By-elections in Bahrain were hit by low turnout of about 17 per cent as opposition groups boycotted what they regarded as sham polls.
The poor participation undermines the government’s attempts to move the political process forwards after pro-democracy protests earlier this year.
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Elections on Saturday were held amid battles between the security forces and youths trying to reach the epicentre of the Bahrain uprising – Pearl roundabout – which was destroyed in the aftermath of March’s crackdown.
The majority Shia Muslim community led demonstrations earlier this year calling for more democratic rights. But amid rising disturbances on the streets, the minority Sunni-dominated government launched a violent crackdown on the protests in in mid-March, calling on Saudi-led Gulf troops to support their action.
Since then, hundreds have been arrested and thousands of protest sympathisers have lost their jobs.
About 40 people, mainly protesters, died in the violence – a large number for this tiny but strategically vital island of 600,000 nationals and another 600,000 expatriates.
Amid some international pressure, King Hamad bin Isa Al Khalifa has introduced a series of reconciliatory measures, such as an independent commission to investigate the violence, and has called for demonstrators to be allowed to return to work.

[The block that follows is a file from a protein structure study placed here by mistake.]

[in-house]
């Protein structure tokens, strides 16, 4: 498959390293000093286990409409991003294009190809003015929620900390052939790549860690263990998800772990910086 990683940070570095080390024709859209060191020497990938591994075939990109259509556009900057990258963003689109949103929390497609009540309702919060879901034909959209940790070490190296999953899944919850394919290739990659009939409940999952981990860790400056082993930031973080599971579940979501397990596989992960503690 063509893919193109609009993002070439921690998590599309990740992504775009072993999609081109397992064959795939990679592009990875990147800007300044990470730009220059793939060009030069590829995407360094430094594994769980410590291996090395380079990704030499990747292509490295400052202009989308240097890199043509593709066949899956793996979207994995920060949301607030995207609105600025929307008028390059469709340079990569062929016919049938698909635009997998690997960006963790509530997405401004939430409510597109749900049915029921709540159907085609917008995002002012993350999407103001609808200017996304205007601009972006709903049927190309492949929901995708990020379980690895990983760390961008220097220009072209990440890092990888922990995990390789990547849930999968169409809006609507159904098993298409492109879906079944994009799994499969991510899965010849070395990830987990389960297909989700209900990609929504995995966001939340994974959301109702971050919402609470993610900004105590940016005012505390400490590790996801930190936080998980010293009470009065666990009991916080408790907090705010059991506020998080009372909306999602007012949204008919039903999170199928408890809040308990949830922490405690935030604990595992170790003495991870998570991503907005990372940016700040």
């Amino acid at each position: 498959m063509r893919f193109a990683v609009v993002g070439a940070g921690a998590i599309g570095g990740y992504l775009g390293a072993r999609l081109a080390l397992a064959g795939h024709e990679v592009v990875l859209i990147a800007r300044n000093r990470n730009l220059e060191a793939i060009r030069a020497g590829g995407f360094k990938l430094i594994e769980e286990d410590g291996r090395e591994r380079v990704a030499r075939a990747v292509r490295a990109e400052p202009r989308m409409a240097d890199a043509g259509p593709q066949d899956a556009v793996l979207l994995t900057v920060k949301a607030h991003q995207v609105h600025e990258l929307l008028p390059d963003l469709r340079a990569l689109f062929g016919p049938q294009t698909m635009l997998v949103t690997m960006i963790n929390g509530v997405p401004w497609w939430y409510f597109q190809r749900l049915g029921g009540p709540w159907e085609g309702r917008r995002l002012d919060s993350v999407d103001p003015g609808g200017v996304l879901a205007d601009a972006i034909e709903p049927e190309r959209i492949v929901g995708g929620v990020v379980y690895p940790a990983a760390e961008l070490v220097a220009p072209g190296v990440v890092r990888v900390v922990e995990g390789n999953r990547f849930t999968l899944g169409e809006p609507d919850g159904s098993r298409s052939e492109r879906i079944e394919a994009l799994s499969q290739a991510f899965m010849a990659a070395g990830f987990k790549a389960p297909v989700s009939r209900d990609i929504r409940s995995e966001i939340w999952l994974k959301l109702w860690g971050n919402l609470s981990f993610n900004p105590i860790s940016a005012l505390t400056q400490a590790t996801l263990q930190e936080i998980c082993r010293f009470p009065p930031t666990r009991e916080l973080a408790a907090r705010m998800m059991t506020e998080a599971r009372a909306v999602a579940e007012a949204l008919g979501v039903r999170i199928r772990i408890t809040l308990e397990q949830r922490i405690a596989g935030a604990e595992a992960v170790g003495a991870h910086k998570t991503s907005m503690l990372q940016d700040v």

But the opposition complained of continuing discrimination and harsh security measures against demonstrators.
The by-elections were held for 18 seats vacated by the resignation of members of the main Shia opposition group, al-Wefaq, during the troubles.
Four candidates won in uncontested seats. Of the roughly 144,000 Bahrainis eligible to vote in the 14 seats that were contested, about 25,000 voted – a turnout of 17.4 per cent.
The low turnout – which came in below the government’s hopes and in line with al-Wefaq forecasts – underlines the group’s potency as a political force as the government tries to foster new interlocutors for the Shia community.
The government argued that turnout was high in some constituencies, but lower in others because of intimidation of voters and candidates by the opposition.
“It was not easy for the voters,” said Sheikh Khalid bin Ali Al Khalifa, the justice minister.
Opposition groups rejected these claims, pointing instead to the security forces locking down some Shia villages and using teargas, shotguns and rubber bullets to stop youths reaching the symbolic Pearl roundabout over the weekend.
Sheikh Ali Salman, secretary-general of al-Wefaq, said the political and security crisis would continue unless the government launched real reforms resulting in a transfer to “true democracy” to meet the demands of the people.
He welcomed Barack Obama’s speech at the UN last week, in which the US president backed recent reforms but asked Manama to do more and enter into meaningful dialogue with al-Wefaq.
“We ask Obama and other leaders to put their speeches into practice,” he said, arguing that support for democracy in Bahrain would underpin democratic change in other states, such as Egypt.